Gauguin arrives in late October, on 20. They go together to paint Arles landscapes, including the series of Alyscamps necropolis. They also made some portraits each other. Vincent talks about their relationship: Gauguin Il est bien intéressant comme ami, il faut que je te dise qu’il sait faire la cuisine parfaitement, je crois que j’apprendrai cela de lui, c’est bien commode... Cela me fait énormément de bien d’avoir de la compagnie aussi intelligente que Gauguin et de le voir travailler. (It is very interesting as a friend, I have to tell that he is a good cooker, I think I will learn from him, it’s very comfortable... Gauguin gives me courage to imagine and things of imagination acquire certainly a more mysterious character.) But coexistence in the yellow house workshop deteriorated. It concluded with Van Gogh’s earlobe cutting. It happened on December 23. Vincent was admitted for two weeks at the Hôtel Dieu hospital in the city. The day after Gauguin went back to Paris.

When Van Gogh left the hospital, he painted two versions of the self-portrait with bandaged ear. Four weeks later he was to be admitted again, but this time because of his mental problems. There he would make some paintings and drawings. Le jardin de la maison de sante is one of them. Van Gogh describes the vegetation in great detail to his brother: parterres de fleurs, de myosotis, des roses de Noël, des anémones, des renoncules, de la giroflée, des marguerites, etc…Et sous la galerie des orangers et des lauriers-roses. C’est donc un tableau tout plein de fleurs et de verdure printanière… (flowerbeds, myosotis, Christmas roses, anemones, ranunculus, clove, daisies, and so on... and in the gallery orange trees and oleander. It is a board full of spring flowers and plants...)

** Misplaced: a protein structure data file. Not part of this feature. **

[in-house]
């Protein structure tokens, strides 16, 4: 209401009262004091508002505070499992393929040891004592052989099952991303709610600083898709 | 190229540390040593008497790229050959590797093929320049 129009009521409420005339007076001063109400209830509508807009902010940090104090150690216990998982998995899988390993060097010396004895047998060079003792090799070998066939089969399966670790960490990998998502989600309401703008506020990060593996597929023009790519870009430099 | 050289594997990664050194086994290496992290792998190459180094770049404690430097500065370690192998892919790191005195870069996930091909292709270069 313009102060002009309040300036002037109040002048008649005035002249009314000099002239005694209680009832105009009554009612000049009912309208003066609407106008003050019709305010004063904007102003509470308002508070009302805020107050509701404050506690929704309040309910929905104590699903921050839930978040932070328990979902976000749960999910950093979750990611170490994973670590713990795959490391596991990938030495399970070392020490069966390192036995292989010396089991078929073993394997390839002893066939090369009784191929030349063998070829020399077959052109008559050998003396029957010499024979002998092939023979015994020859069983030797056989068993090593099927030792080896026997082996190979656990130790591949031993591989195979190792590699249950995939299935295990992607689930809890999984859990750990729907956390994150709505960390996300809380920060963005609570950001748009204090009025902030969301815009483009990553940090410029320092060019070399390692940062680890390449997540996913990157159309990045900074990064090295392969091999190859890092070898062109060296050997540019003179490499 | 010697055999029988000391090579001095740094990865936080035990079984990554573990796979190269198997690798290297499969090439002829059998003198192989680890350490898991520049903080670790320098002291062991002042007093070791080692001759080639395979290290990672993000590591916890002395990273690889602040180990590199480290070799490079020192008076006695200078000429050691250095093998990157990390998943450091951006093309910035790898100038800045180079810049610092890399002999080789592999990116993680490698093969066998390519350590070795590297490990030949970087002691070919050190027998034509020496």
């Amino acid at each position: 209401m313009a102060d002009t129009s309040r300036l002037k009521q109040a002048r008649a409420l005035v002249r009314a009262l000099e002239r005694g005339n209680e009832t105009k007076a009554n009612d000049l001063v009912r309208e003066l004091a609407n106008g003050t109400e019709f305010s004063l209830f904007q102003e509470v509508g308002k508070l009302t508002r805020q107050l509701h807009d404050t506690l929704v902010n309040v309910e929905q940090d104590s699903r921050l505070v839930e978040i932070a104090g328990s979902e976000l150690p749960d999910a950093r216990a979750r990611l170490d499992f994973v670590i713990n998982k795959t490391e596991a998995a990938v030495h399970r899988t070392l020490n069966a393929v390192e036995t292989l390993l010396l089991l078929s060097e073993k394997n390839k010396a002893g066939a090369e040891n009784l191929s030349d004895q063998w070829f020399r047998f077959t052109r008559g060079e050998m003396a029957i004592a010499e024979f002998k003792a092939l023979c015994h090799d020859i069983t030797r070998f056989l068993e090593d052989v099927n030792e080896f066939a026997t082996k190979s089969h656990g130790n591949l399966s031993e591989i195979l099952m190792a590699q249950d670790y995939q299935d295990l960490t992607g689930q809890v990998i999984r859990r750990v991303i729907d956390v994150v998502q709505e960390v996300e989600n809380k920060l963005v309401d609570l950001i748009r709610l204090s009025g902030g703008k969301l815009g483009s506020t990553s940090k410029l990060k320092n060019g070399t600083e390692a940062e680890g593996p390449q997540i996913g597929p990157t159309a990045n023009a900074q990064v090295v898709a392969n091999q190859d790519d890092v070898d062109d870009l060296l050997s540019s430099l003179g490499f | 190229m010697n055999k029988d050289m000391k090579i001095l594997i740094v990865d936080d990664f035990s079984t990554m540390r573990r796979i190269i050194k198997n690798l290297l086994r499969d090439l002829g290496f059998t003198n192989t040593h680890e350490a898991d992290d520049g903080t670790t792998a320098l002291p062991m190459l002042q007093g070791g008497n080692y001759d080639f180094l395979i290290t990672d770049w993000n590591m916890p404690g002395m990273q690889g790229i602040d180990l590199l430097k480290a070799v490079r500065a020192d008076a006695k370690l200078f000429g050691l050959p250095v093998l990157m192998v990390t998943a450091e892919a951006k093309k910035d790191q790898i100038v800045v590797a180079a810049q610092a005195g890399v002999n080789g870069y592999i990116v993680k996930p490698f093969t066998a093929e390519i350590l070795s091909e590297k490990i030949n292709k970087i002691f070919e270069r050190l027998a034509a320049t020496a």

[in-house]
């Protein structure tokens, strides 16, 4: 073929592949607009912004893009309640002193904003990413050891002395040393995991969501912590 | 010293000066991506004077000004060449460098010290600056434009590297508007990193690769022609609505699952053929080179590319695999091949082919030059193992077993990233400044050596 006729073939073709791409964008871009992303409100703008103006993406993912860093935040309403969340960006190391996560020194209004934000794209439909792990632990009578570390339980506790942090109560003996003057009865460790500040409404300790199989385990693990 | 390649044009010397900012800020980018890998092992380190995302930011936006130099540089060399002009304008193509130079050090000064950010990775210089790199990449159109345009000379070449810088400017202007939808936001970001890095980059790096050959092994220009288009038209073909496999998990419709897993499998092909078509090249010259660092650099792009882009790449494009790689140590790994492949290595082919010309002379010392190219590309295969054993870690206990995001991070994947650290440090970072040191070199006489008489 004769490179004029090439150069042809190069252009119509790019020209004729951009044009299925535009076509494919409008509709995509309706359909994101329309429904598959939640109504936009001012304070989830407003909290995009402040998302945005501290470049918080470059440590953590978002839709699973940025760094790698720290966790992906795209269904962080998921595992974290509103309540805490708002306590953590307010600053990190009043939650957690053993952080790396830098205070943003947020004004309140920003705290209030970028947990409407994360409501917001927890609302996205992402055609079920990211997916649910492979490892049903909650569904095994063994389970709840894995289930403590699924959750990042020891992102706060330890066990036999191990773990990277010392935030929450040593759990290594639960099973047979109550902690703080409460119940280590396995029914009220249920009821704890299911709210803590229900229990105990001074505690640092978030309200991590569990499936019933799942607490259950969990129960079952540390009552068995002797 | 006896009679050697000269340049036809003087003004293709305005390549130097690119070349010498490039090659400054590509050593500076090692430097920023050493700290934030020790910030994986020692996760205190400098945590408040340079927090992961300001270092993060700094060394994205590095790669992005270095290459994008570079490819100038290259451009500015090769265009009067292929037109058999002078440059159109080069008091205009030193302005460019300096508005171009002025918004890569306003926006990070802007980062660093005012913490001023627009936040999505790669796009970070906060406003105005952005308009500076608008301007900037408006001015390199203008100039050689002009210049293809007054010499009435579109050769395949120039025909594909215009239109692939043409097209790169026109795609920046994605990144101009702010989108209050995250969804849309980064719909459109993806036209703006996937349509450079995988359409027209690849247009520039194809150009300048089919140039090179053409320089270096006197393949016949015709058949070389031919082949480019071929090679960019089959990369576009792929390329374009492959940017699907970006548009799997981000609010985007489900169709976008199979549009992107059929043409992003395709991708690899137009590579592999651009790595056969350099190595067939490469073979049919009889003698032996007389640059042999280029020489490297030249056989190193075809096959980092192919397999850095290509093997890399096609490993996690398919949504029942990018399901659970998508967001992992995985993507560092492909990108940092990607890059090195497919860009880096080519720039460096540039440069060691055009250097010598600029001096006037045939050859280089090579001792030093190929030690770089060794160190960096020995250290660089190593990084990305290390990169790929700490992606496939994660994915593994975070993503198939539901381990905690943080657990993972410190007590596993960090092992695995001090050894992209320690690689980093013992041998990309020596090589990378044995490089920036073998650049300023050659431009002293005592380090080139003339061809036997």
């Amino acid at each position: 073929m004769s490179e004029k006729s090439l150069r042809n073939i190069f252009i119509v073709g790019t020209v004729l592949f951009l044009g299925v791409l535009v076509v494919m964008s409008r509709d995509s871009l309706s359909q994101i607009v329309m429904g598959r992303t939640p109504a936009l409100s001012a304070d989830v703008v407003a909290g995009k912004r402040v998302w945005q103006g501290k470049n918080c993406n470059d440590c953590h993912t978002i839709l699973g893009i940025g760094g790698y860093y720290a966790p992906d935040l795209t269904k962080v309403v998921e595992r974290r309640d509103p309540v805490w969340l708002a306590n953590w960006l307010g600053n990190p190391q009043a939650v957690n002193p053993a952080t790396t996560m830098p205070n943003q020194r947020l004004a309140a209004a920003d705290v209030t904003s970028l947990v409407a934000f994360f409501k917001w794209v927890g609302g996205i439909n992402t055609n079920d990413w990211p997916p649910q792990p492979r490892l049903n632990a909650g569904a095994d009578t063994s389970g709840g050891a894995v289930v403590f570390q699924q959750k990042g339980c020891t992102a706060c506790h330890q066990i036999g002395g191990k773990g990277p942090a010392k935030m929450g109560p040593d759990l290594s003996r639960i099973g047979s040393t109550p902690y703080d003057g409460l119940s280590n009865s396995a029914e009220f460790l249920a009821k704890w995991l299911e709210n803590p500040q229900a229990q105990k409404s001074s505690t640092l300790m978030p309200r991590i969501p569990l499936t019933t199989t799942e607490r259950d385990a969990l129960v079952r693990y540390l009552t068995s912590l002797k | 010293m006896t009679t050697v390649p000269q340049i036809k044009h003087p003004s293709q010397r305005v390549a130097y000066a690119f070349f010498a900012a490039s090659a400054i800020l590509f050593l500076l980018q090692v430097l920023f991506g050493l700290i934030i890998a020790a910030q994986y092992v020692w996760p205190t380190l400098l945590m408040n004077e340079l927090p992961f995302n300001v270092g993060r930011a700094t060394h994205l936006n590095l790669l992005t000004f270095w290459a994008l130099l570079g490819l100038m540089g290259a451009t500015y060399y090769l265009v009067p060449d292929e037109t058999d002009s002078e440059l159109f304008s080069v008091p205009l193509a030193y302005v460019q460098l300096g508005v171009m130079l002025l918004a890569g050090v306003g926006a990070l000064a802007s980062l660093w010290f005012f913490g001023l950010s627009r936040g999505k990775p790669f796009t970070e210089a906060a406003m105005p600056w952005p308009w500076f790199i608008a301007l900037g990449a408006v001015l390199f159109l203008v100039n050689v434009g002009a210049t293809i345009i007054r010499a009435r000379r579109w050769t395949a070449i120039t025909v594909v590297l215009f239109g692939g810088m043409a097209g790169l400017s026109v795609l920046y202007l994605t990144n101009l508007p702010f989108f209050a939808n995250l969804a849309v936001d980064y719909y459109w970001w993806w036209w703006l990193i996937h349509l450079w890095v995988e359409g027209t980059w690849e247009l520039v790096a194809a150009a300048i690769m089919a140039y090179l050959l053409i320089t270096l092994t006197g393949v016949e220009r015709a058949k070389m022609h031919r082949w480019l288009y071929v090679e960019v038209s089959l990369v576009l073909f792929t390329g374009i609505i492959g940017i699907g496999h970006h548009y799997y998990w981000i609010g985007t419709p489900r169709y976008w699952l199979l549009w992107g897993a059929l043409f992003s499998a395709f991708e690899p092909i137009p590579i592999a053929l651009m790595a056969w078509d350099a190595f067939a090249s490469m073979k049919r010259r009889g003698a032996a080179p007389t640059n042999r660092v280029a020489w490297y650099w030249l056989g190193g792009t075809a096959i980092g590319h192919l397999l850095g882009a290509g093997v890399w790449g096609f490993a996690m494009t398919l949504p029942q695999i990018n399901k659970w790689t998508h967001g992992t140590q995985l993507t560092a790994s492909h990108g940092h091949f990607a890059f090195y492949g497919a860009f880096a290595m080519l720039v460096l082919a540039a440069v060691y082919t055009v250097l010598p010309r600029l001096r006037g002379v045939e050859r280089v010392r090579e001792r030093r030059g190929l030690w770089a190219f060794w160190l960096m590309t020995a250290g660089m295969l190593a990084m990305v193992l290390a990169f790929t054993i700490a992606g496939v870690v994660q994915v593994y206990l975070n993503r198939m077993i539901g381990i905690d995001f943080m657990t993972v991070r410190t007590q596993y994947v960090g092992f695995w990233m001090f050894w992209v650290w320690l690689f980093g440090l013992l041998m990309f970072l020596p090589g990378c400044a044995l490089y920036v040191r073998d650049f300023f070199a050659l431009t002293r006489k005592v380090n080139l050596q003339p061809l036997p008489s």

On May 8 he will begin a new period. He enters voluntarily at the sanatorium of Saint Paul de Mausole, on the outskirts of Saint Remy de Provence, about twenty miles away from Arles. There he will spend a full year in which, except for three relapses he didn’t stop painting. He was interested in the olive trees growing nearby. On May 25 sent a letter to Auvers sur Oise, addressed to Joseph Jacob Isaacson: L’effet du jour, du ciel, fait qu’il y a à l’infini des motifs a tirer de l’olivier. Or moi j’ai cherché quelques effets d’opposition du feuillage changeant avec les tons du ciel. .) (The effect of daylight, of the sky, means that there is an infinity of motifs to be drawn from the olive tree. I myself looked for some effects of opposition between the changing foliage and the tones of the sky.) In those days Van Gogh starts his characteristic styles with swirls and spirals in their brushstrokes. On May 16, 1890 leaves Saint Remy and from Tarascon, return to Paris, before settling in Auvers-sur-Oise, near the capital, where he died two months later caused by a shot.

His memory is still alive, really alive, in Arles. The council has designed a circuit to follow the places where the Dutch painter planted his easel. They are marked by what appears to be his figure shape walking loaded with all the painting utensils. In front of each landmark there is a panel with a copy of the canvas and a brief explanation. In the square there is no longer Lamartine number two house, the yellow house, which was destroyed during the bombings of World War II. Continuing along the avenue de Stalingrad, towards the railway station, i.e. in the opposite direction to that Van Gogh walked in February 1888, some buildings, except for the colour of the facade, still remember the house there was yellow. The Langlois Bridge has been rebuilt and moved from the original location on the channel of Arles to Bouc, but still appear amateur painters and Japanese tourists. In the Forum Square, the café de nuit remains yellow, perhaps excessively. Now is called Café Van Gogh and it is popular with Japanese visitors who ask how it is cooked the Daube of Taureau or poulet a l'Arlesienne advertised on the menu. The Hôtel Dieu has become the Espace Van Gogh, has mended his garden and has opened a multimedia library.

And at 35 rue Dr. Fanton has been installed the Van Gogh Foundation, opened in April 2014, where are exposed some original drawings and detailed aspects of the work of Vincent Willem van Gogh.

© J.L.Nicolas